While Congress continues to fail to update toxic chemical laws and regulations, the U.S. Environmental Protection Agency will conduct safety reviews of 83 chemicals often found in consumer goods and manufacturing.
The agency is giving top priority to seven chemicals considered the most serious risks to human health and the environment for assessment in 2012. They are:
- Antimony and antimony compounds
- HHCB (1,3,4,6,7,8-Hexahydro-4,6,6,7,8,8,-hexamethylcyclopenta[g]-2-benzopyran)
- Long-chain chlorinated paraffins
- Medium-chain chlorinated paraffins
- Methylene chloride
“The list of chemicals EPA has targeted reads like a rogue’s gallery of carcinogens, neurotoxic substances and chemicals that could cause serious organ damage,” Jane Houlihan, senior vice president for Research at the Environmental Working Group, said in a statement. “Congress hasn’t come up with a legislative fix to help shield the public from toxic substances. But the Obama EPA under Administrator Lisa Jackson continues to do what it’s supposed to do: protect people and the environment.”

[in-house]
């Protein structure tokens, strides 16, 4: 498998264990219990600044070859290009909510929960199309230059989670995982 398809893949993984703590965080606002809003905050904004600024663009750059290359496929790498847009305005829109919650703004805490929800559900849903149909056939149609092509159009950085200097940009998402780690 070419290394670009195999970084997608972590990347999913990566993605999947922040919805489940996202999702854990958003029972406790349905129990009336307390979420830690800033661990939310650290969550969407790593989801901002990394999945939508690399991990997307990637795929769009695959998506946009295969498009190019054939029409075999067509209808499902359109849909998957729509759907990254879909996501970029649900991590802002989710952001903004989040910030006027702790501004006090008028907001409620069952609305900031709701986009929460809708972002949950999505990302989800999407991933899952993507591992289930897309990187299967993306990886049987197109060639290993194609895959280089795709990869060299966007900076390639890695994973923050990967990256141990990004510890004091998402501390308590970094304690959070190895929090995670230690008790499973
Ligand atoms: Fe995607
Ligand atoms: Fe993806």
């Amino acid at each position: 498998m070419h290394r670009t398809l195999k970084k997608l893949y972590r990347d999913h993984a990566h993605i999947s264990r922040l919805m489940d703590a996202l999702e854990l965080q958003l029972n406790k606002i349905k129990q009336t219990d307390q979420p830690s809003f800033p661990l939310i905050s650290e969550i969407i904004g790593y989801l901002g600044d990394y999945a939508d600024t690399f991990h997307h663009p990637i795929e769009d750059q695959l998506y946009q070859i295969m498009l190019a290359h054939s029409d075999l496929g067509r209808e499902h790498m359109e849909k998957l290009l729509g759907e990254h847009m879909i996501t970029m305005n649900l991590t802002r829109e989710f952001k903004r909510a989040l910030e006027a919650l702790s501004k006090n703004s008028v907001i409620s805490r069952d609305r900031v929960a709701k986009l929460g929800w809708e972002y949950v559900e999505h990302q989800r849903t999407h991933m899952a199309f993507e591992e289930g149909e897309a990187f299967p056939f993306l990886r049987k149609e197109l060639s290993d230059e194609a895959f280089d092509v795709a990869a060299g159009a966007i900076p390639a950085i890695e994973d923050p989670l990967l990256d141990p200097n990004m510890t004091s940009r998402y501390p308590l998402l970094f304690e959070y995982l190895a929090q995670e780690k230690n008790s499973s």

In conducting risk assessments on the seven chemicals, EPA will use information available through scientific literature, and the agency is also seeking unpublished studies.
This spring, the EPA plans to identify chemicals that it will conduct risk assessment on in 2013 and 2014.
The EPA will provide draft risk assessments for public review and comments as they’re completed. If an assessment indicates significant risk, the EPA will evaluate and carry out risk reduction actions. If an assessment indicates no significant risk, the EPA will conclude its current work on that chemical.
Additional chemicals will be added to the work plan as more data are developed and more chemicals screened.